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TheUse of Animals in Commercial and Scientific Testing

Theuse of animals to conduct scientific research has been acontroversial issue for many years. The proponents of the idea ofanimal testing state that it has numerous benefits to human beings.The majority of the opponents, on the other hand, base theirarguments on the need to protect animal rights (Mohr 49 and Ringach309). Animal testing may result in cruel treatment of animals andsome side effects during clinical trials, but has facilitated thedevelopment of nearly all drugs used in the treatment of differentdiseases.

Argumentsfor animal testing

Animalsprovided suitable models for conducting scientific tests that areintended helps the researcher find solutions for medical conditionsthat require urgent attention. This is because animals have a shorterlife cycle that allows researchers to monitor the efficacy of theirdrugs throughout the life of an animal model (Dietz 2 and Magel 1).For example, a mouse has a lifespan of about two-three years, whichimplies that a scientist can test how a potential drug works in thebody of an infant and an adult mouse within a short period. The shortlife cycle has given the scholars and researchers in the field ofhealth care to develop therapeutic products for killer diseases, suchas cancer.

Animalmodels give researchers an opportunity to test different drugs aswell as beauty products on a whole system that is comprised ofinterconnected organs. The opponents of the idea of using animals formedical or scientific testing argue that alternative models (such ascomputer-based systems, tissue, and cell cultures) instead ofsubjecting animals to unnecessary pain (Knight 392). However, thefact that the products being tested are applied in human bodies thatare comprised of a complex system. It will only be reasonable to testthese products using models that are equally complex. For an instant,one can easily monitor the transfer of a drug from one organ of ananimal model to another, which makes it easier to study how productswill be transferred and work in the human body.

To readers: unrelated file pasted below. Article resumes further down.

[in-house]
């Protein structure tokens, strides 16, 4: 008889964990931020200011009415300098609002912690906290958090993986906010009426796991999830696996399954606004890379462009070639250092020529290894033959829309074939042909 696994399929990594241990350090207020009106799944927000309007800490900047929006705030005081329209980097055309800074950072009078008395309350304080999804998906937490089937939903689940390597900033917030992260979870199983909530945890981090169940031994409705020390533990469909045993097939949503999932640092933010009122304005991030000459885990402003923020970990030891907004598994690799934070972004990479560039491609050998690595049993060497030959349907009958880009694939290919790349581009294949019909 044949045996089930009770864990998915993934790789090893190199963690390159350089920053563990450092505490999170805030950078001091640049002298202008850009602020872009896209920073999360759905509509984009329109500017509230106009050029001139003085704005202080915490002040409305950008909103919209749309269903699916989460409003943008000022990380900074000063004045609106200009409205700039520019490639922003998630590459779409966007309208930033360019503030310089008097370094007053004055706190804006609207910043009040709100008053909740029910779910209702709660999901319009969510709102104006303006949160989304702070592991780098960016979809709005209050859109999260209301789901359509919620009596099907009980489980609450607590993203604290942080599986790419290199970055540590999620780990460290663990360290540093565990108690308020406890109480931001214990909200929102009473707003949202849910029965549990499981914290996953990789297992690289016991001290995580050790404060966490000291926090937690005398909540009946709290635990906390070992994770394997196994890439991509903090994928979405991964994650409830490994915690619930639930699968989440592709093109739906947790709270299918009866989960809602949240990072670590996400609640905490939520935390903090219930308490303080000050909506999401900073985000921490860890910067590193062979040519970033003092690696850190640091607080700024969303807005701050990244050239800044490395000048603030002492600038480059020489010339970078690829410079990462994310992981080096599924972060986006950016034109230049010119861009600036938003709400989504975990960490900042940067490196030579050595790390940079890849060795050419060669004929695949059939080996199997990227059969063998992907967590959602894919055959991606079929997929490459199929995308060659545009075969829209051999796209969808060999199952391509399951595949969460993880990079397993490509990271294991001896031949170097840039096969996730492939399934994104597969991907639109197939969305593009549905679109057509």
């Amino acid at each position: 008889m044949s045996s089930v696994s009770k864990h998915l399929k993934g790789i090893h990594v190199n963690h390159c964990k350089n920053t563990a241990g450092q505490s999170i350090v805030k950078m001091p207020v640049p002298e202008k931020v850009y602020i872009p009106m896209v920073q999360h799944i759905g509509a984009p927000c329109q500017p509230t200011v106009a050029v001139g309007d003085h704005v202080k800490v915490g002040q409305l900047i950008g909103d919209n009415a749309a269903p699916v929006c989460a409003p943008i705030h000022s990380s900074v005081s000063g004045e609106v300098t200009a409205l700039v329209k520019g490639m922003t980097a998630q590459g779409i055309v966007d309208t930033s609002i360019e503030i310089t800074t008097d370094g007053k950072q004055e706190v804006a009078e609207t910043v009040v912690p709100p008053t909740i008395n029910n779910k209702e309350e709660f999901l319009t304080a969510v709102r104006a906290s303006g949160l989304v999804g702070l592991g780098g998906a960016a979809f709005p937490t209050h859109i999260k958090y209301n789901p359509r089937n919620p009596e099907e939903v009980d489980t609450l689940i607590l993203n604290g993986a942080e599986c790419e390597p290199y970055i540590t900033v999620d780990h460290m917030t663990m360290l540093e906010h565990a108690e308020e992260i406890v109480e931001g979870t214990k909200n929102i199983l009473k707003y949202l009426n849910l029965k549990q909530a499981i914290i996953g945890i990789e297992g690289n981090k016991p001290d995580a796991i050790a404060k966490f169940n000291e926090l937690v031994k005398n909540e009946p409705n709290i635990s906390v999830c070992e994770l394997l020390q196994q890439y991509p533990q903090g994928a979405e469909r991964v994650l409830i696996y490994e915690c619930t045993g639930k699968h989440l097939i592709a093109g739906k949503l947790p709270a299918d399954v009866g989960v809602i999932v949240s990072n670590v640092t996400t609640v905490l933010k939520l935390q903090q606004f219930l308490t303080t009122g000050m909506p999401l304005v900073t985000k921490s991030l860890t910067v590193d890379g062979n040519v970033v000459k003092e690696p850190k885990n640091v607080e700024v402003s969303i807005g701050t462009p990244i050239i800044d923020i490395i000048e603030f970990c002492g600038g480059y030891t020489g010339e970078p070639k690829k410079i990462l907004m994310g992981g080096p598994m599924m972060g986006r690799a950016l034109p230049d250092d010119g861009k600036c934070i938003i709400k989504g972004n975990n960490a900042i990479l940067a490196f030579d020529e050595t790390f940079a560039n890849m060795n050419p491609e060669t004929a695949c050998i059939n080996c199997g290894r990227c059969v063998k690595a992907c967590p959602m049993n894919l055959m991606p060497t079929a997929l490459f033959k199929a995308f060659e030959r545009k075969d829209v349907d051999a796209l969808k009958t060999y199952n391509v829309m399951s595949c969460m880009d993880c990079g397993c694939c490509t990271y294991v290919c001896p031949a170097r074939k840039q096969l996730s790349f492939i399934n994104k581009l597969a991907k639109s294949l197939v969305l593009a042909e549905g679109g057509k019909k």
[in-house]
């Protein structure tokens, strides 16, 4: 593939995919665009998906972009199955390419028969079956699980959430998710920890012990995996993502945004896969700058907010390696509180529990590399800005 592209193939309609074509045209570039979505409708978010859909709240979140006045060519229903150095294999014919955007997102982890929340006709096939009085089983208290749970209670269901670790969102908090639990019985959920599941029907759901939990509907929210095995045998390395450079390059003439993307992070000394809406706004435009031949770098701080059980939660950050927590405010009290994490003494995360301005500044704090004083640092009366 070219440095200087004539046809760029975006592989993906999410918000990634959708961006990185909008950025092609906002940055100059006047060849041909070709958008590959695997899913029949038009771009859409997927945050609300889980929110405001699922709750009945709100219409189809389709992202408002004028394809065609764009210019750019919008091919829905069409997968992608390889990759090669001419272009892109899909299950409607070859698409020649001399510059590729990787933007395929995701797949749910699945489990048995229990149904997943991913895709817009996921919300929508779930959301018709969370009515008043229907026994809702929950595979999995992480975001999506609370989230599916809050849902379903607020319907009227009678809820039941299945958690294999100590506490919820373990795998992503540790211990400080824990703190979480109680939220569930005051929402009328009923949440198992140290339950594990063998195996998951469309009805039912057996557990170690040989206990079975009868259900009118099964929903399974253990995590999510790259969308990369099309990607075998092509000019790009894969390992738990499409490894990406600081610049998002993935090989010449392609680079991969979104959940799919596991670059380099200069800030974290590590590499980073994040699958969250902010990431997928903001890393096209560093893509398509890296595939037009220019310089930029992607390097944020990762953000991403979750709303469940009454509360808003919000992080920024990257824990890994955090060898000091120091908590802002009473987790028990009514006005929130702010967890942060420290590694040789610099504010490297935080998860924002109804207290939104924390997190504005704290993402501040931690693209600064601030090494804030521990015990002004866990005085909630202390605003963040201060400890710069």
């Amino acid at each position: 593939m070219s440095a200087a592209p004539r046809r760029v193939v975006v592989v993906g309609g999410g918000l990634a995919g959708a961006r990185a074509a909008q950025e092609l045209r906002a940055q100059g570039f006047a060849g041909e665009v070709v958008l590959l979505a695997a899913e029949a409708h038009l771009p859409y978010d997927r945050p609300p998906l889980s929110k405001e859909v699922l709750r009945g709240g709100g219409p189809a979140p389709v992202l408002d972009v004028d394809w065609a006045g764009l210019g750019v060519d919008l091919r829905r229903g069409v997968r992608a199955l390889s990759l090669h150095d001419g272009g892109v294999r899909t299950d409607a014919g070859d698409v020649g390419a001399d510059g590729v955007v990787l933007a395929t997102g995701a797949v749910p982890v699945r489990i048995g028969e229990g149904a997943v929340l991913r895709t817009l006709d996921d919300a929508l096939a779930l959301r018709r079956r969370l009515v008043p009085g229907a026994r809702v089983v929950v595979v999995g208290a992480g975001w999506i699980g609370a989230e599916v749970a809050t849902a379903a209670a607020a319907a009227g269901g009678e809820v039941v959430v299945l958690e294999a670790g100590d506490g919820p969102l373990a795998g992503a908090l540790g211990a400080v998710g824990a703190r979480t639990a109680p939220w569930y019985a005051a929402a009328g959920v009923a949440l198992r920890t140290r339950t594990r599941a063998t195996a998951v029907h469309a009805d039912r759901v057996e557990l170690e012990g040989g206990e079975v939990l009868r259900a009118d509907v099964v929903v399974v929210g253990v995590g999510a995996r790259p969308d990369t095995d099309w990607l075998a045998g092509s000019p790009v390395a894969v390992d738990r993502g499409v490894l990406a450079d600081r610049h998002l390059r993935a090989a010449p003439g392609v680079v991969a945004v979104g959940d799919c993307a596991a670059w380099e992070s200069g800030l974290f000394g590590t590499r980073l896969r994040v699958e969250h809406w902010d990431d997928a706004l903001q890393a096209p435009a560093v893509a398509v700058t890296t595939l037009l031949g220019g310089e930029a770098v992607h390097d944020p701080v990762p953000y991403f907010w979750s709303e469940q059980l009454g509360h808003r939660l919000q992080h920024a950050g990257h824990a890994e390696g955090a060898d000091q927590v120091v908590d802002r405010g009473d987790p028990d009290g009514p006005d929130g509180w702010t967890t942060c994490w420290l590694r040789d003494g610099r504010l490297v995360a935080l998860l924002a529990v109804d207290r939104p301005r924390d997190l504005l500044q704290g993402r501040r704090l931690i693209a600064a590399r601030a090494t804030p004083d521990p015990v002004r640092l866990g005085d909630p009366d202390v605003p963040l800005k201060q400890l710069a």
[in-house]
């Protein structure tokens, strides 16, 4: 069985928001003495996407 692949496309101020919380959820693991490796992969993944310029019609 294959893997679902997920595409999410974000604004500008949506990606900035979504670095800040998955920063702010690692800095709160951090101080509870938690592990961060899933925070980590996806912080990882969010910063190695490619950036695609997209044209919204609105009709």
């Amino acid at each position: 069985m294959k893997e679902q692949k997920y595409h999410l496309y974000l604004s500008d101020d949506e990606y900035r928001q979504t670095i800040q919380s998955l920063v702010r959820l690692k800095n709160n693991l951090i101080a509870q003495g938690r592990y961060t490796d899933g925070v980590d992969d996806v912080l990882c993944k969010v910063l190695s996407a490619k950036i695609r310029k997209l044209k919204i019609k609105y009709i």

Counterarguments

Althoughstudies have shown that experiments performed using animal modelshave facilitated the development of effective drugs, a lot of testshave resulted in adverse reactions during the clinical trials. It isestimated that only 8 % of all scientific experiments that givepositive results on animals produce the same results in human bodies(Mark 115). Human beings and animals that are used in laboratoryexperiments have several biological differences, including theirgenetic composition and the way in which they organs body systemsfunction. Therefore, drugs that are transported successfullythroughout the body of an animal may fail to work in human beings orlead to adverse events, such as diseases and death.

Theuse of animals to test the efficacy of different beauty andtherapeutic products leads to their cruel treatment. In most cases,animals used in scientific experiments are confined in cages or putunder conditions that are different from what they experience intheir usual surroundings (Doke 225 and Jarvis 409). In addition, someof the practices (such as injection with lethal chemicals orpathogens) subject animals to suffering that often lead to theirdeath. Some experiments require the dissection of animals, whichsubjects them to unnecessary pain. The primary objective of carryoutout these experiments is to develop products that can heal humandiseases (Ranganatha 30). This is an indication that animal testingis a selfish idea that human beings use enhances the quality of theirlives at the expense of the pain and maltreatment that animals gothrough.